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[liberationtech] E-Voting

Richard Brooks rrb at g.clemson.edu
Wed Dec 7 07:17:59 PST 2016


With all these discussions too often vote selling
is overlooked. If I can vote from an insecure location,
I can vote in front of someone paying me $100 to
vote as they want.

On 12/07/2016 09:24 AM, Rich Kulawiec wrote:
> On Fri, Dec 02, 2016 at 02:26:49PM -0500, Andres wrote:
>> Rich, the article you link to talks about the risk of one individual voting machine being tampered with.
> 
> I think you missed the point Schneier was making.  It's NOT about one
> individual voting machine, it's about attacker budgets.  Look at the
> big picture, not the small one he used to illustrate the point.
> 
> An attacker with a $100M budget (a conservative estimate in 2004, now
> clearly only a fraction of that available) isn't going to use it to
> attack just one voting machine: that'd be a poor return on investment.
> A 2016 attacker, who could have a budget an order of magnitude larger,
> would likely attack in a systemic, distributed -- and subtle -- fashion.
> 
>> When voting online you can use any hardware (PC, Mac, Linux, iPhone
>> or Android phone, public or private) to vote and later verify your vote.
> 
> That last part ("...later verify your vote") disqualifies the system
> from use.  This is a well-known problem with election systems (electronic
> of otherwise): if you can verify your vote at some later point, then
> so can someone else.  And if someone else can verify your vote, then
> you can be induced (willingly or otherwise) to vote as directed.
> 
> And even if that's addressed, there's a massive problem with this approach,
> or ANY approach that allows voters to use their own computing systems.
> End-user systems are compromised in enormous numbers.  This is a well-known
> problem that's been discussed at length for much of this century, e.g.:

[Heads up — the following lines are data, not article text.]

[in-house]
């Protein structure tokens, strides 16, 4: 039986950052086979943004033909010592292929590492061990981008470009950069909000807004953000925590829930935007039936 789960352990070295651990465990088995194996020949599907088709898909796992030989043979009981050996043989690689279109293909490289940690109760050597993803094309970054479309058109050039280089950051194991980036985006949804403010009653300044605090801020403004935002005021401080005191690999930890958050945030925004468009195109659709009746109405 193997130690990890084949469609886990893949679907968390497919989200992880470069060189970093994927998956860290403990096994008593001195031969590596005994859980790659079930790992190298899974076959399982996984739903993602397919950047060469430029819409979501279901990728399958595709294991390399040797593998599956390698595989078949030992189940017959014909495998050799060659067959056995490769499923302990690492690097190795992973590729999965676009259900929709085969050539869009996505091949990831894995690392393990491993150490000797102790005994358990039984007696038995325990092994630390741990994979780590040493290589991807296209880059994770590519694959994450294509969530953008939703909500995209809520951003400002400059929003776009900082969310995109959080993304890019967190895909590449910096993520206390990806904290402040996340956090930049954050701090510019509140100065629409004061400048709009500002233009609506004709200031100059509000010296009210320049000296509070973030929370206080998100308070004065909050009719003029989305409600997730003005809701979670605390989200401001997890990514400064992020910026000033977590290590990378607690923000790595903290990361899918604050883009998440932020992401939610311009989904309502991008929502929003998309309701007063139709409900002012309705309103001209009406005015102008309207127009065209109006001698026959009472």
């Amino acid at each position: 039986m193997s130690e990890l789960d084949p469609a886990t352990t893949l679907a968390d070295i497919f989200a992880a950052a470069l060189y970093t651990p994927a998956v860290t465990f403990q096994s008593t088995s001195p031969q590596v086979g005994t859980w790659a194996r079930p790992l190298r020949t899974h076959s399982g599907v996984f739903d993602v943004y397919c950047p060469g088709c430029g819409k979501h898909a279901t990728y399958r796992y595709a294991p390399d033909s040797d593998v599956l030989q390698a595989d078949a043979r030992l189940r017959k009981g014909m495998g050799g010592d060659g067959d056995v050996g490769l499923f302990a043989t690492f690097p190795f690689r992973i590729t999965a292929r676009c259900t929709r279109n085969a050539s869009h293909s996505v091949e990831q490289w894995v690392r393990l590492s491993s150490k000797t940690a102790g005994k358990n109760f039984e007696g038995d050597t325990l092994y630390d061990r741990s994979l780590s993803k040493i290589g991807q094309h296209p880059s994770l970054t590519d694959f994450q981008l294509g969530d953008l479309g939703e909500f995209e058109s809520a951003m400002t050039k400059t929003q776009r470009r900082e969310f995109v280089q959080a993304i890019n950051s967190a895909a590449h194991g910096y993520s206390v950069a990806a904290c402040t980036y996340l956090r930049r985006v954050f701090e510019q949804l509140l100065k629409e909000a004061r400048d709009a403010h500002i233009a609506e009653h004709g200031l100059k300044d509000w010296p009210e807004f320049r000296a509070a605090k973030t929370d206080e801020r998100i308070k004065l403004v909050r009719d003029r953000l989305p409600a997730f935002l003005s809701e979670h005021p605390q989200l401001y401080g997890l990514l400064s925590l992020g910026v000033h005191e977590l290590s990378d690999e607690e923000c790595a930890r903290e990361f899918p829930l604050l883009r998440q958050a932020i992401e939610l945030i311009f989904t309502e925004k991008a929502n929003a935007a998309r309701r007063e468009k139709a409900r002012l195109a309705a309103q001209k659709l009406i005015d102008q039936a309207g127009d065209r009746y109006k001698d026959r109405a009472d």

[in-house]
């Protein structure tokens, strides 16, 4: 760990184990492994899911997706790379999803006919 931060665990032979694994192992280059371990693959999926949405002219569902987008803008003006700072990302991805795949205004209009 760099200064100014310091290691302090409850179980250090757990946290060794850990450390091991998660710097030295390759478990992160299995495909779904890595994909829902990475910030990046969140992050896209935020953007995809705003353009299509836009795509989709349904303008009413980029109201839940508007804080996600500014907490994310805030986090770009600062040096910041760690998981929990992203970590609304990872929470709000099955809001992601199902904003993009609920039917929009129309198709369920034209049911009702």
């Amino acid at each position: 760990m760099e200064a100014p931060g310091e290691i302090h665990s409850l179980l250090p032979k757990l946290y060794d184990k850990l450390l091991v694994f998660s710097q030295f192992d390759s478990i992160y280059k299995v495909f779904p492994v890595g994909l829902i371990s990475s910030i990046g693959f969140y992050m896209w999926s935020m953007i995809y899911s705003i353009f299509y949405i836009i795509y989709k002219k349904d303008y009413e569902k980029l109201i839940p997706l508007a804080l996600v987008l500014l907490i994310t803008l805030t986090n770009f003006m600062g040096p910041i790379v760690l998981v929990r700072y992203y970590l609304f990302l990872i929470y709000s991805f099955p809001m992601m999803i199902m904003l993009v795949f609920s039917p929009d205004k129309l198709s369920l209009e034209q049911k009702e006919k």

> 
> 	Vint Cerf: one quarter of all computers part of a botnet
> 	https://urldefense.proofpoint.com/v2/url?u=http-3A__arstechnica.com_news.ars_post_20070125-2D8707.html&d=CwICAg&c=Ngd-ta5yRYsqeUsEDgxhcqsYYY1Xs5ogLxWPA_2Wlc4&r=V-iMGiA8Z-z_leHLkLSzXQ&m=qMImdh9SPdSh0J1lYvW6lT4Efp8_E0PG25r-1X0yqnY&s=uc0iCxMO3Cofo8KoWjuvBByD54w0bAmxBXLjanHMkII&e= 
> 
> When Cerf made that estimate, I thought -- based on my own research and
> consultation with others doing similar work -- that it was too high by
> perhaps 25% to 50%.  With the benefit of hindsight, I think he was right
> and I was wrong.  Given the passage of time since then, the numbers are
> undoubtedly far higher.  (Doubly so since nothing truly effective has
> been done to reduce them or even slow down the growth rate, and many
> things have happened to make the situation much, much worse.)  I suspect
> that the number of compromised systems is probably ten times what it was
> ten years ago and no doubt the mass deployment of IoT devices with horrible
> (or no) security will make this even worse.  And if various governments
> are successful in forcing vendors to build in backdoors, it will get
> MUCH worse in a big hurry.
> 
> Why does this matter?  Because (as I've said ad nauseum) if someone else
> can run arbitrary code on your computer, it's not YOUR computer any more.
> 
> If your phone is compromised, and you use it to vote, and you later
> use that phone to verify that your vote was cast as you think it was,
> how do you know that what you're seeing on the screen is correct?
> Why couldn't the same malware that redirected your vote from candidate
> A to candidate B also show you that you voted for candidate A?  (That isn't
> a particularly challenging software problem given that the former has
> been solved.)
> 
> Remember: it's not your phone any more.  It's theirs.  You may walk
> around with it, you may use it, but you don't own it.  Not any more.
> So why would you expect someone else's phone to behave as you think
> or believe or want it to?
> 
> Does that malware exist?  I don't know.  But I do know that if a
> sizable enough population starts using their phones to vote, it WILL
> exist, because it will become worth someone's effort.  (And by the way:
> this will require far less than even the small $100M budget from 2004.)
> 
> Substitute "tablet" or "laptop" or "smart home IoT device" or "desktop"
> or whatever without loss of generality for "phone". 
> 
> Any voting system which allows voters to use their own computing devices
> is fatally flawed and must be dismissed, with prejudice, immediately.
> 
> ---rsk
> 


-- 
===================
R. R. Brooks

Professor
Holcombe Department of Electrical and Computer Engineering
Clemson University

313-C Riggs Hall
PO Box 340915
Clemson, SC 29634-0915
USA

Tel.       864-656-0920
Fax.       864-656-5910
Voicemail: 864-986-0813
email:     rrb at acm.org
web:       http://www.clemson.edu/~rrb
PGP:       48EC1E30



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